It is right below this section in the Deploy-TenantVMRole SMA Runbook where we will be adding the updates. Essentially, more logic will be introduced to dynamically add the appropriate hardcoded - dun! dun! dun! script portions based on VM Role type.
Note I will be including the script portions in each respective Tenant Workload sub-section below. Then an all-up Deploy-TenantVMRole SMA Runbook with configuration for all 4 (including Active Directory) Tenant Workload Deployments will be made available after the last sub-section. Also included, will be the all-up Subscription-Create-Dispatcher SMA Runbook with calls for all 4 (including Active Directory) Tenant Workload Deployments.
Note For each of these example script portions, I kept most of the Hashtable Variable building “complex” and/or hardcoded – dun! dun! dun! on purpose. I wanted to avoid creating and leveraging extra variables outside these individual IF blocks. In these examples, much of the string formatting is the same from IF block to IF block, so you can create a “Credential” string before all this, and leverage it throughout.
Disclaimer This is a set of examples to handle the GI Specific Data. There are other (and likely better) ways to do this same thing. If you have improvements, please leverage them. If you would like to share those improvements with the community, please leave comments, or send a link to your related blog post. I am always happy to cross-post.
(with IF blocks for DomainController, Lync, SharePoint, and Exchange)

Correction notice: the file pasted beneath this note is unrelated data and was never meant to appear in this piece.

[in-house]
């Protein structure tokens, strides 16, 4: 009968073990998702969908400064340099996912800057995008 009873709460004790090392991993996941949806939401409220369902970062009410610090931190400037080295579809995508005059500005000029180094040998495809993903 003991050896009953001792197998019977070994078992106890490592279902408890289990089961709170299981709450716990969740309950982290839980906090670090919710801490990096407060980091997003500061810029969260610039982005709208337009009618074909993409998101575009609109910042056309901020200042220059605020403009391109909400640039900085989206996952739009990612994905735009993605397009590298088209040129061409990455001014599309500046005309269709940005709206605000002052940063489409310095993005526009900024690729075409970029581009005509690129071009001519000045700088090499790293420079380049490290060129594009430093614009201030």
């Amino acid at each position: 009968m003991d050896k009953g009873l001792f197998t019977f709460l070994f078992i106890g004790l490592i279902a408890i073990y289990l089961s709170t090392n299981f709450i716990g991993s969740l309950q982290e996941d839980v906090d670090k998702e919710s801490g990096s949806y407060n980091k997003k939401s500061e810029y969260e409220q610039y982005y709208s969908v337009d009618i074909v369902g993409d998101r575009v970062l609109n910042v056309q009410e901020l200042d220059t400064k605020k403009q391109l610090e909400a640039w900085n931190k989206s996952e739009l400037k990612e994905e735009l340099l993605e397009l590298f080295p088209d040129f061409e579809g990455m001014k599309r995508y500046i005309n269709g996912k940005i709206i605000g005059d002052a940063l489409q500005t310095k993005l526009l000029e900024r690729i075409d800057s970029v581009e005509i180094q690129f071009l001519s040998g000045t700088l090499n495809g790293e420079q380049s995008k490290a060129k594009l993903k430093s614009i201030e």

Note Obviously I took some liberties with the data sharing in this example. Before I started this SMA Runbook, I knew that each of our Gallery Item VM Roles shared a set of “Common Data” for the Gallery Item Parameter Hashtable. At that point, I just had to figure out which parameters fell into the “GI Specific Data” for each Gallery Item VM Role to be included in the SMA Runbook. Each set of “GI Specific Data” then gets its own IF block, appending to the “Common Data” already in the Gallery Item Parameter Hashtable. More information on “Discovery” of “GI Specific Data” can be found in the very next section of this post!
(with calls for each Tenant Workload)
Note I did not add any “wait logic” in this example. It simply deploys Active Directory, waits 10 minutes and then deploys the other workloads (Lync, SharePoint, and Exchange). For more information on Monitoring and Notifications, refer to this blog post: Automation–Monitoring and Notifying in Windows Azure Pack with SMA.
So, how did I know which items in the Gallery Item Parameter Hashtable were “Common” and which were “GI Specific”?
Well, other than tearing apart the JSON during my learning process for all this, there is a pretty simple method to extract the necessary data for review.